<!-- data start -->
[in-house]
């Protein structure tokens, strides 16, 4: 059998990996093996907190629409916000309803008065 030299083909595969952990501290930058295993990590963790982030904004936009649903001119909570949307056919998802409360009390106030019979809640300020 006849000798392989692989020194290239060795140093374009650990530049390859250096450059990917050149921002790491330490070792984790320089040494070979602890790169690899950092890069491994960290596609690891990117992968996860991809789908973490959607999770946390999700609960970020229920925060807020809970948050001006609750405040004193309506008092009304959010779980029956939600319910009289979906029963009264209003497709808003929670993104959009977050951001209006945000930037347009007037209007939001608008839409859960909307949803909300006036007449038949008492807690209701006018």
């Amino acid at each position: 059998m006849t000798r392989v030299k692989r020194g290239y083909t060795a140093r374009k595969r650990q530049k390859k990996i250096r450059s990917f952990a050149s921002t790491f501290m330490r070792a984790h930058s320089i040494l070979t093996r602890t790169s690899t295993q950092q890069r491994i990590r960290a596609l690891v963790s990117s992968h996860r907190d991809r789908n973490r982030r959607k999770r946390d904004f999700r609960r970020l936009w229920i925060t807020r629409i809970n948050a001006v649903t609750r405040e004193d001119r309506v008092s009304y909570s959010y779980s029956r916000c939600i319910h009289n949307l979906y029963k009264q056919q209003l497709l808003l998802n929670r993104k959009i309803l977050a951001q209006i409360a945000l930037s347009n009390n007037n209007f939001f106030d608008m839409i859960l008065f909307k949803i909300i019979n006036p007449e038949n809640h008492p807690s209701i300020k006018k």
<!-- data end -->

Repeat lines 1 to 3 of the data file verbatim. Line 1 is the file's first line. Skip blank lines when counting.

[in-house]
């Protein structure tokens, strides 16, 4: 059998990996093996907190629409916000309803008065 030299083909595969952990501290930058295993990590963790982030904004936009649903001119909570949307056919998802409360009390106030019979809640300020 006849000798392989692989020194290239060795140093374009650990530049390859250096450059990917050149921002790491330490070792984790320089040494070979602890790169690899950092890069491994960290596609690891990117992968996860991809789908973490959607999770946390999700609960970020229920925060807020809970948050001006609750405040004193309506008092009304959010779980029956939600319910009289979906029963009264209003497709808003929670993104959009977050951001209006945000930037347009007037209007939001608008839409859960909307949803909300006036007449038949008492807690209701006018």
């Amino acid at each position: 059998m006849t000798r392989v030299k692989r020194g290239y083909t060795a140093r374009k595969r650990q530049k390859k990996i250096r450059s990917f952990a050149s921002t790491f501290m330490r070792a984790h930058s320089i040494l070979t093996r602890t790169s690899t295993q950092q890069r491994i990590r960290a596609l690891v963790s990117s992968h996860r907190d991809r789908n973490r982030r959607k999770r946390d904004f999700r609960r970020l936009w229920i925060t807020r629409i809970n948050a001006v649903t609750r405040e004193d001119r309506v008092s009304y909570s959010y779980s029956r916000c939600i319910h009289n949307l979906y029963k009264q056919q209003l497709l808003l998802n929670r993104k959009i309803l977050a951001q209006i409360a945000l930037s347009n009390n007037n209007f939001f106030d608008m839409i859960l008065f909307k949803i909300i019979n006036p007449e038949n809640h008492p807690s209701i300020k006018k």